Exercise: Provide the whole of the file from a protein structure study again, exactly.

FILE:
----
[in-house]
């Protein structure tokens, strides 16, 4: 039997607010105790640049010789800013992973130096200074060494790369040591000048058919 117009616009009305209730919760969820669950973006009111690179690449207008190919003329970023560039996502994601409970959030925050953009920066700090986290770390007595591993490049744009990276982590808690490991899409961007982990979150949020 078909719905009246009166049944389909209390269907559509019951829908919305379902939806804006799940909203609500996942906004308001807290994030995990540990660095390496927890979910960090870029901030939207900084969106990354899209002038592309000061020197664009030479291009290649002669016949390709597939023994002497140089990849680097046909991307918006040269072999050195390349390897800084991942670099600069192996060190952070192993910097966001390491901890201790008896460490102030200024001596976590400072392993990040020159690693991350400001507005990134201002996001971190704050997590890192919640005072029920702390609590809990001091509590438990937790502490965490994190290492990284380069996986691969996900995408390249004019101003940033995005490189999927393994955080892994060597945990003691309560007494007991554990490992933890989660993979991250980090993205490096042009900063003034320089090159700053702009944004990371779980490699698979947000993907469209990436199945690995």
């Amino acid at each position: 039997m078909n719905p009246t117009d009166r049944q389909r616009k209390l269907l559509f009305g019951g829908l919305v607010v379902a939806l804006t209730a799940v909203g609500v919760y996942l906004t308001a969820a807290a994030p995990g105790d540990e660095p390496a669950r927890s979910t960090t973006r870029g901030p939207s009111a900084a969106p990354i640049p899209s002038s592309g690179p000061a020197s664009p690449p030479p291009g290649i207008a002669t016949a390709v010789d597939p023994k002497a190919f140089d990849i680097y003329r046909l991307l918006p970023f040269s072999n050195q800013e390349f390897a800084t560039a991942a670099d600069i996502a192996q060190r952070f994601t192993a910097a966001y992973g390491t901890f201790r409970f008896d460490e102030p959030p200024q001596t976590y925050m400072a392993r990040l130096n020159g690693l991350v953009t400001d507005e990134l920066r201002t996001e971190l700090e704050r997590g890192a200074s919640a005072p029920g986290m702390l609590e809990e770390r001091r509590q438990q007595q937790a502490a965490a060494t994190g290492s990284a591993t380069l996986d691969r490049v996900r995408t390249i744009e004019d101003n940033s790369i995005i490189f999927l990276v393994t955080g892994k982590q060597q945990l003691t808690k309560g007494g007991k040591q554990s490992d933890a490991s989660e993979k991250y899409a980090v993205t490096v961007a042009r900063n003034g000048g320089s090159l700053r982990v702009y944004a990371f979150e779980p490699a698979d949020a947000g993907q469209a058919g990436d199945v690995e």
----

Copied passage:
[in-house]
């Protein structure tokens, strides 16, 4: 039997607010105790640049010789800013992973130096200074060494790369040591000048058919 117009616009009305209730919760969820669950973006009111690179690449207008190919003329970023560039996502994601409970959030925050953009920066700090986290770390007595591993490049744009990276982590808690490991899409961007982990979150949020 078909719905009246009166049944389909209390269907559509019951829908919305379902939806804006799940909203609500996942906004308001807290994030995990540990660095390496927890979910960090870029901030939207900084969106990354899209002038592309000061020197664009030479291009290649002669016949390709597939023994002497140089990849680097046909991307918006040269072999050195390349390897800084991942670099600069192996060190952070192993910097966001390491901890201790008896460490102030200024001596976590400072392993990040020159690693991350400001507005990134201002996001971190704050997590890192919640005072029920702390609590809990001091509590438990937790502490965490994190290492990284380069996986691969996900995408390249004019101003940033995005490189999927393994955080892994060597945990003691309560007494007991554990490992933890989660993979991250980090993205490096042009900063003034320089090159700053702009944004990371779980490699698979947000993907469209990436199945690995």
């Amino acid at each position: 039997m078909n719905p009246t117009d009166r049944q389909r616009k209390l269907l559509f009305g019951g829908l919305v607010v379902a939806l804006t209730a799940v909203g609500v919760y996942l906004t308001a969820a807290a994030p995990g105790d540990e660095p390496a669950r927890s979910t960090t973006r870029g901030p939207s009111a900084a969106p990354i640049p899209s002038s592309g690179p000061a020197s664009p690449p030479p291009g290649i207008a002669t016949a390709v010789d597939p023994k002497a190919f140089d990849i680097y003329r046909l991307l918006p970023f040269s072999n050195q800013e390349f390897a800084t560039a991942a670099d600069i996502a192996q060190r952070f994601t192993a910097a966001y992973g390491t901890f201790r409970f008896d460490e102030p959030p200024q001596t976590y925050m400072a392993r990040l130096n020159g690693l991350v953009t400001d507005e990134l920066r201002t996001e971190l700090e704050r997590g890192a200074s919640a005072p029920g986290m702390l609590e809990e770390r001091r509590q438990q007595q937790a502490a965490a060494t994190g290492s990284a591993t380069l996986d691969r490049v996900r995408t390249i744009e004019d101003n940033s790369i995005i490189f999927l990276v393994t955080g892994k982590q060597q945990l003691t808690k309560g007494g007991k040591q554990s490992d933890a490991s989660e993979k991250y899409a980090v993205t490096v961007a042009r900063n003034g000048g320089s090159l700053r982990v702009y944004a990371f979150e779980p490699a698979d949020a947000g993907q469209a058919g990436d199945v690995e």